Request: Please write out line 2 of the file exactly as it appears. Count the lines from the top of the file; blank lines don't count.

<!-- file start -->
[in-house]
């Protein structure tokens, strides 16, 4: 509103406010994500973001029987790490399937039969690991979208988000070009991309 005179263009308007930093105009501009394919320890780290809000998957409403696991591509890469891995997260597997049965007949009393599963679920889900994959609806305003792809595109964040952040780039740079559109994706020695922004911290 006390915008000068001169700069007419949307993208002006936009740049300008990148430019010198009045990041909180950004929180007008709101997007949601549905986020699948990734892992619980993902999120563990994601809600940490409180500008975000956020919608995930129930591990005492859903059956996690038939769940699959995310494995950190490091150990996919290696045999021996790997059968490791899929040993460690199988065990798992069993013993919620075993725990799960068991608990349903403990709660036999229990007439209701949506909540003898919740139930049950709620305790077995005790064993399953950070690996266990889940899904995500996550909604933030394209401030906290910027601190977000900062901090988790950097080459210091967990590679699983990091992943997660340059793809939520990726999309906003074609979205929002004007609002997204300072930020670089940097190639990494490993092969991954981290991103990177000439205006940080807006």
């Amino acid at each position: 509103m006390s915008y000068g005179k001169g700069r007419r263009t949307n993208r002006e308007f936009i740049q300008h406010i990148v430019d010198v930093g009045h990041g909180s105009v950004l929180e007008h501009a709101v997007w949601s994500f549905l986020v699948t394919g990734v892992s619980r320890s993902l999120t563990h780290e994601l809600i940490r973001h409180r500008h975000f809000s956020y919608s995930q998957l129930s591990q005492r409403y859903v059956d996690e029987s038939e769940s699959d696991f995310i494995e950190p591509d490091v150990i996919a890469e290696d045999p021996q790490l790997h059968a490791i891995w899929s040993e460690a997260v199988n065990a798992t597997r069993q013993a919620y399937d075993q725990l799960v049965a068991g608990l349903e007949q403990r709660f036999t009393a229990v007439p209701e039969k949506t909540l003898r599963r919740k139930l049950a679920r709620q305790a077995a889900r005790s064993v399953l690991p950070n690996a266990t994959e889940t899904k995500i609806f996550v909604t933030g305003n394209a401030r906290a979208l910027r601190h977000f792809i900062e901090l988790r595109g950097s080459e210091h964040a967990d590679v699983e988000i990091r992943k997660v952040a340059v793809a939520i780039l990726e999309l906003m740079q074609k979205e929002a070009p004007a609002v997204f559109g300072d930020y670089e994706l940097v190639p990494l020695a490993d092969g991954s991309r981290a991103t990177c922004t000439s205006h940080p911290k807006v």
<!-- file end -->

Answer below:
């Protein structure tokens, strides 16, 4: 509103406010994500973001029987790490399937039969690991979208988000070009991309 005179263009308007930093105009501009394919320890780290809000998957409403696991591509890469891995997260597997049965007949009393599963679920889900994959609806305003792809595109964040952040780039740079559109994706020695922004911290 006390915008000068001169700069007419949307993208002006936009740049300008990148430019010198009045990041909180950004929180007008709101997007949601549905986020699948990734892992619980993902999120563990994601809600940490409180500008975000956020919608995930129930591990005492859903059956996690038939769940699959995310494995950190490091150990996919290696045999021996790997059968490791899929040993460690199988065990798992069993013993919620075993725990799960068991608990349903403990709660036999229990007439209701949506909540003898919740139930049950709620305790077995005790064993399953950070690996266990889940899904995500996550909604933030394209401030906290910027601190977000900062901090988790950097080459210091967990590679699983990091992943997660340059793809939520990726999309906003074609979205929002004007609002997204300072930020670089940097190639990494490993092969991954981290991103990177000439205006940080807006």